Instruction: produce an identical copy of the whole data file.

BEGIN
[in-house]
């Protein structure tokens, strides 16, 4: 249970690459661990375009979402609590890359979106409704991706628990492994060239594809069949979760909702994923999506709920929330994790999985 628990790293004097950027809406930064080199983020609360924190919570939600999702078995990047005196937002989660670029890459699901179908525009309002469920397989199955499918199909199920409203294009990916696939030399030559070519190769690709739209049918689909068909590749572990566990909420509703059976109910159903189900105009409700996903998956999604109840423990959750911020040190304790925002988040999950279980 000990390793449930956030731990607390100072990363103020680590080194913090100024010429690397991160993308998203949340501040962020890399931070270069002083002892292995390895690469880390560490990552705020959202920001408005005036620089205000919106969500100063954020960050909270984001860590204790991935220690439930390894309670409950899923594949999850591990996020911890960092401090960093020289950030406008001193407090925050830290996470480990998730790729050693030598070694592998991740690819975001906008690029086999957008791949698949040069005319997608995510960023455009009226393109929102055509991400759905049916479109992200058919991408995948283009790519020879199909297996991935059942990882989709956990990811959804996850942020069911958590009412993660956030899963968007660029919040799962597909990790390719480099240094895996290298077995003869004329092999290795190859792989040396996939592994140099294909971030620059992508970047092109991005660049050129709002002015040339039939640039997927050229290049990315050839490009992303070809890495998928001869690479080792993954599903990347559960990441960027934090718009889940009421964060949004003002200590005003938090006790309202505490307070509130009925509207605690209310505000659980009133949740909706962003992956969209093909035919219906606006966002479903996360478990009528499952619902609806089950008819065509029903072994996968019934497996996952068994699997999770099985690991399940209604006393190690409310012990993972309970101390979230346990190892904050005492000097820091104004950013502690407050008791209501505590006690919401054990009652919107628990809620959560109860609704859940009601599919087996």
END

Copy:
[in-house]
């Protein structure tokens, strides 16, 4: 249970690459661990375009979402609590890359979106409704991706628990492994060239594809069949979760909702994923999506709920929330994790999985 628990790293004097950027809406930064080199983020609360924190919570939600999702078995990047005196937002989660670029890459699901179908525009309002469920397989199955499918199909199920409203294009990916696939030399030559070519190769690709739209049918689909068909590749572990566990909420509703059976109910159903189900105009409700996903998956999604109840423990959750911020040190304790925002988040999950279980 000990390793449930956030731990607390100072990363103020680590080194913090100024010429690397991160993308998203949340501040962020890399931070270069002083002892292995390895690469880390560490990552705020959202920001408005005036620089205000919106969500100063954020960050909270984001860590204790991935220690439930390894309670409950899923594949999850591990996020911890960092401090960093020289950030406008001193407090925050830290996470480990998730790729050693030598070694592998991740690819975001906008690029086999957008791949698949040069005319997608995510960023455009009226393109929102055509991400759905049916479109992200058919991408995948283009790519020879199909297996991935059942990882989709956990990811959804996850942020069911958590009412993660956030899963968007660029919040799962597909990790390719480099240094895996290298077995003869004329092999290795190859792989040396996939592994140099294909971030620059992508970047092109991005660049050129709002002015040339039939640039997927050229290049990315050839490009992303070809890495998928001869690479080792993954599903990347559960990441960027934090718009889940009421964060949004003002200590005003938090006790309202505490307070509130009925509207605690209310505000659980009133949740909706962003992956969209093909035919219906606006966002479903996360478990009528499952619902609806089950008819065509029903072994996968019934497996996952068994699997999770099985690991399940209604006393190690409310012990993972309970101390979230346990190892904050005492000097820091104004950013502690407050008791209501505590006690919401054990009652919107628990809620959560109860609704859940009601599919087996």